Richard Pitino, the University of Minnesota Head Basketball Coach, goes 3-on-3 full court everyday in practice. This drill helps your players develop lateral quickness while pressuring the basketball. You must defend with your feet and slide, not hand check.
Drill Summary: The drill starts in the half court, but once there is a stop or a made basket both teams will go up and down. Coach Pitino does not want his wings denying in the half court. He wants them to protect the paint and help off the dribble. This is a great conditioner for your players as well. They can work on pressuring the ball and handling full court pressure while getting in better basketball shape.
Coach Pitino talks about the scoring system which he uses for practice and games. It rewards his players for deflections and charges taken.
1) Pressure the basketball and speed up the ball handler.
2) Create an overall fast tempo. If your opponent plays at a faster pace, they will be more than likely to turn the ball over.
3) Don’t deny the wing in the half court. Be sure to be in position to help on dribble penetration to protect the lane.
Miller Grove (GA) High School Head Coach, Sharman White, has been an extremely successful coach with strong defensive basketball teams. Coach White takes you through a defensive reaction drill that pits one defender against three different offensive situations. The player must react to the coach’s commands and perform various defensive fundamentals for success.
Drill Setup: Three cones are placed on the court and given a color name. A cone is placed at the left short corner, right short corner and top of the key. Three guys are put on offense at each cone with one defender under the basket.
Drill Summary: The player must react to the coach’s call. This helps gain great reaction to certain areas and situations on the court. Below are a list of situations at each cone:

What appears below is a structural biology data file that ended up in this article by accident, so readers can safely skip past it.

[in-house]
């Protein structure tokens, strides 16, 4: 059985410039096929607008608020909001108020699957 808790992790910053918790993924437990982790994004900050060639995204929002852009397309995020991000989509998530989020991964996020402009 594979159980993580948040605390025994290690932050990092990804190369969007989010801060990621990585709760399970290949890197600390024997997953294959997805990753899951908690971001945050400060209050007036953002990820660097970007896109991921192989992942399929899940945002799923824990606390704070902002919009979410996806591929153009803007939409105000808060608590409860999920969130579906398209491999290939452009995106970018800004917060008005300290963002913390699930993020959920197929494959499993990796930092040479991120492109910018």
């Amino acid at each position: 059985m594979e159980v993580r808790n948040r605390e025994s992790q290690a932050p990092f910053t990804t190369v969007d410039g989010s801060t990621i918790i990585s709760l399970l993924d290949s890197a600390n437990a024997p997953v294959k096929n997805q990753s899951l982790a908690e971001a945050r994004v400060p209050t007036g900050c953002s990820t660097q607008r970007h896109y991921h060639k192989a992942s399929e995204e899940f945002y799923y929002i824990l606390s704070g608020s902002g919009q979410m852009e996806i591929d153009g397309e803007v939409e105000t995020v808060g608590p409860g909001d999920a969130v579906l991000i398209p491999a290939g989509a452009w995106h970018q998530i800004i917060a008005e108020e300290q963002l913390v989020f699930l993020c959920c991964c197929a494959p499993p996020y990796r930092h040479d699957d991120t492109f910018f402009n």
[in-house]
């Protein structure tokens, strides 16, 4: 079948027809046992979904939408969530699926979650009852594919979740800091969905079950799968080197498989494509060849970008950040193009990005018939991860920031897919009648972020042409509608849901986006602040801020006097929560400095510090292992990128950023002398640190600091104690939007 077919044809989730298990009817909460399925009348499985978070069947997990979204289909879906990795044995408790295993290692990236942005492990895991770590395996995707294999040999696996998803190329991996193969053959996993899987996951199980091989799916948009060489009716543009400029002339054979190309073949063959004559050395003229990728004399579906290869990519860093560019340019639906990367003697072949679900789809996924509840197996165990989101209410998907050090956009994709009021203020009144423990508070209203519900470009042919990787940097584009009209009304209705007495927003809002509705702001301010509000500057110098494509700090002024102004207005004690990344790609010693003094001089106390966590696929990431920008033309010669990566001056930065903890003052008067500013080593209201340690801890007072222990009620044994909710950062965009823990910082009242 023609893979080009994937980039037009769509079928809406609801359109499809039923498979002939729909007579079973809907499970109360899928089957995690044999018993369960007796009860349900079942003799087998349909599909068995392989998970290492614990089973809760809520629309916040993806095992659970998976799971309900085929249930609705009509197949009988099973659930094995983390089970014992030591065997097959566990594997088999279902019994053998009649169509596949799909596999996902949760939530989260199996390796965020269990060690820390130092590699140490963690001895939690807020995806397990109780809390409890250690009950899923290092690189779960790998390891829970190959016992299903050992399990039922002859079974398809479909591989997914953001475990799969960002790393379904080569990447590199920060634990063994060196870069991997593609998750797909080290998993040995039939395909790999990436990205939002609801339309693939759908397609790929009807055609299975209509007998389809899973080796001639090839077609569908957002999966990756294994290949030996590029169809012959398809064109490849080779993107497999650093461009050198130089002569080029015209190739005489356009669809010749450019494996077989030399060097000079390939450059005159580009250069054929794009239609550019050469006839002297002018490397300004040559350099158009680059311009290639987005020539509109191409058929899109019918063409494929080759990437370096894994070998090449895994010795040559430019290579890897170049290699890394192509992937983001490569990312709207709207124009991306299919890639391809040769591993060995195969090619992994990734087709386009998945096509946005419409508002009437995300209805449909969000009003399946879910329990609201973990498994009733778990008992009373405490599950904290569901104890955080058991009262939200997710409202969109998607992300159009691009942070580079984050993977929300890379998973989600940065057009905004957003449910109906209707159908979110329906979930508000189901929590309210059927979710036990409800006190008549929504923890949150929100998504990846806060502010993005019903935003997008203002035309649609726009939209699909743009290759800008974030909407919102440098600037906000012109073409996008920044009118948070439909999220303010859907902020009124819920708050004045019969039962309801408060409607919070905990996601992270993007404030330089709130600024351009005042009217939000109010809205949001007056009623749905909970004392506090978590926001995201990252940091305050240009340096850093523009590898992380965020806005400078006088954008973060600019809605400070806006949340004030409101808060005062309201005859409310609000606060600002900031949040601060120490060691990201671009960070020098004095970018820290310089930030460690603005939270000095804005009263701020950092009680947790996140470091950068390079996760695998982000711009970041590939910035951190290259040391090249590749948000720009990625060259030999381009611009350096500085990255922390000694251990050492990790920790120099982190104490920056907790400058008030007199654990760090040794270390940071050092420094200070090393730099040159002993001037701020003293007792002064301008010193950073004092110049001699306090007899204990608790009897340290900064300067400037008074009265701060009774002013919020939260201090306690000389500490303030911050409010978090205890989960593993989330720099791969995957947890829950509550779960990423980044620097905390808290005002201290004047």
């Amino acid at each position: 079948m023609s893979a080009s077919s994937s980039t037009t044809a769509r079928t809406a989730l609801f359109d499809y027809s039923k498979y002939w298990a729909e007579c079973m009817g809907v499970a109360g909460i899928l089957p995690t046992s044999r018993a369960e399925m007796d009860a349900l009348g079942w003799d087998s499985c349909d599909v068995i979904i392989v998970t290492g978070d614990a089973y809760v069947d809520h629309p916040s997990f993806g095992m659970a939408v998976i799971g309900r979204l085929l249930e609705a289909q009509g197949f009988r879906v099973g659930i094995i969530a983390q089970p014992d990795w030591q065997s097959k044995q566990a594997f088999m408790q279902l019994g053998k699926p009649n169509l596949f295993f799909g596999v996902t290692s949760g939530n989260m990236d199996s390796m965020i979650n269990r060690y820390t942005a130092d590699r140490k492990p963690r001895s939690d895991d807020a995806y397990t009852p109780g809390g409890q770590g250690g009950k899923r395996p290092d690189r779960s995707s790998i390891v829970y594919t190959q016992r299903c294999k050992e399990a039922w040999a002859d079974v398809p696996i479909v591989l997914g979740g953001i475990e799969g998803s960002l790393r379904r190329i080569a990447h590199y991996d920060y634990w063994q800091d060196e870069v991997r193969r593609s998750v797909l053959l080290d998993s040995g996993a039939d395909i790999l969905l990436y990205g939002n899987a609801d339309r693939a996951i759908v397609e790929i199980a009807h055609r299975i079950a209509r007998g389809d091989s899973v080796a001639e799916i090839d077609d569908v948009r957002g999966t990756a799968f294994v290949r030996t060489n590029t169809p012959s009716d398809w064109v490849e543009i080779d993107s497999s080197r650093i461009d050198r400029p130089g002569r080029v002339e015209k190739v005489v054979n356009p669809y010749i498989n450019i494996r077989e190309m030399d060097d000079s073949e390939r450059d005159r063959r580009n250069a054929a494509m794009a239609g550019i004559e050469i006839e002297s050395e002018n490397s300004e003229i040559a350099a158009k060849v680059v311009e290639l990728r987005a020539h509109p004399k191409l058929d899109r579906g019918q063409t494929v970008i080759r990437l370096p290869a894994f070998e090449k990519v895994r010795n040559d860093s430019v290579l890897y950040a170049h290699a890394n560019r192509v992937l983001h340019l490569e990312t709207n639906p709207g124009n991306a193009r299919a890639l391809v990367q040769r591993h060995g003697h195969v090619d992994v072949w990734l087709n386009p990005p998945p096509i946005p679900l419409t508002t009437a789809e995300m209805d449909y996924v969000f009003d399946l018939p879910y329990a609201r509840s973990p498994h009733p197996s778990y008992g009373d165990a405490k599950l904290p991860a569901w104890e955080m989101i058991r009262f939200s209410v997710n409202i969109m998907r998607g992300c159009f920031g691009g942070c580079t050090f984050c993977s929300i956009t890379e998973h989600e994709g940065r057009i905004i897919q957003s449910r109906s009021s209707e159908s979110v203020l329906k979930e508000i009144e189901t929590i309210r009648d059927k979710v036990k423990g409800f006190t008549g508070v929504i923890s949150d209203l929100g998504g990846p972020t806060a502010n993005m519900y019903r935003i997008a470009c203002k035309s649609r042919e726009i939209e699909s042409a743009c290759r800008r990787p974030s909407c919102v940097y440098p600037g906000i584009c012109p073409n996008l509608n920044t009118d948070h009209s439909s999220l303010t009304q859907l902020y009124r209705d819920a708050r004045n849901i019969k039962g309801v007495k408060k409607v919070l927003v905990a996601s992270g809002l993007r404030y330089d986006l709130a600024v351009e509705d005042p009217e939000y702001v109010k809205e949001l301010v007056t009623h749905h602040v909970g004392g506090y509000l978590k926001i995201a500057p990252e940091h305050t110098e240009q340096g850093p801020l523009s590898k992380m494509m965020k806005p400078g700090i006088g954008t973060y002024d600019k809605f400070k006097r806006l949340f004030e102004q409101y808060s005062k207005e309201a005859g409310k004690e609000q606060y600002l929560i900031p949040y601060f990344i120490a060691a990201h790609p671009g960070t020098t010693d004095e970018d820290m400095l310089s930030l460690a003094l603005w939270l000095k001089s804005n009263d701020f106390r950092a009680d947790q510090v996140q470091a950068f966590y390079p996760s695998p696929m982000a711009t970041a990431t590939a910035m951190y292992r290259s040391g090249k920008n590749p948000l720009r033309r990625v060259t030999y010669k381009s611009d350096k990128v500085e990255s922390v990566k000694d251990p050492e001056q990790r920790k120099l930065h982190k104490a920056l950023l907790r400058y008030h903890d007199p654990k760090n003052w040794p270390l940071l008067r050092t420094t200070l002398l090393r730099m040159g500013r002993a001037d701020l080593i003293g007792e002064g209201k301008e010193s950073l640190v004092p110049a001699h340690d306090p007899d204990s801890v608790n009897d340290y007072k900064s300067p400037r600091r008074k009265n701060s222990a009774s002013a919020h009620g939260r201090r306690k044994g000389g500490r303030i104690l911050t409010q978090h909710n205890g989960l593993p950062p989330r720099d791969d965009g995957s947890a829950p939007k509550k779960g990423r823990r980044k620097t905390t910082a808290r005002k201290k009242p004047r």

Sean Miller, the University of Arizona Men’s Basketball Coach, explains the responsibilities of help defense and how to properly close out on to the basketball so that you can challenge a shot and contain the dribble at the same time. The ability to close out effectively will make you a great defensive player.
Coach Miller puts a great deal of emphasis on teaching how to properly close out on to the basketball within the high school, grade school, and youth league levels. He stresses that it’s critical to understand the “Ball, You, Man” concept at an early age. Defenders, not playing the basketball, should be in help position and seeing the ball on one side of the floor and the person you’re responsible for guarding on the opposite side of the floor at all times.
Once the ball is in the air and on its way to the person you’re responsible for guarding, you must close out on the ball. When closing out on the ball, you must be quick, but also under control so the offensive player does not blow by you and get into the paint with the dribble. High hands are also crucial when closing out on the ball so that a jump shot can be contested.
1) “Ball, You, Man” while in help position defensively
2) To start your close out begin with your foot which is closest to the man you’re guarding
3) Steps go from big to small when closing out
4) Low body
5) High hands which are bent at the elbow
6) You should be able to reach out and touch the offensive player who possesses the ball
Bill Self, the University of Kansas Head Basketball Coach, drills the habits of good man-to-man defense everyday with his Shell Drill. In this clip of an early practice, you will see the intensity that he demands from his young Jayhawk team.
Shell Drill: Front the Cutter and Down Screens
In this 4 on 4 version of the classic shell drill, the coach will start with the ball and then pass to an offensive player. The offense is playing live and trying to score out of two situations – one situation is setting a down screen, and the other situation is making a basket cut after making a guard to wing pass. The defense must defend by properly guarding a down screen, and fronting the cutter after jumping to the ball. You will hear Coach Self emphasizing important defensive concepts such as talk, jump to the ball, close out with high hands, and stay in stance.
Fran Fraschilla shows how a team can communicate early and switch like positions (guards only or forwards only). This is a good drill for a team to learn and practice man-to-man defensive situations.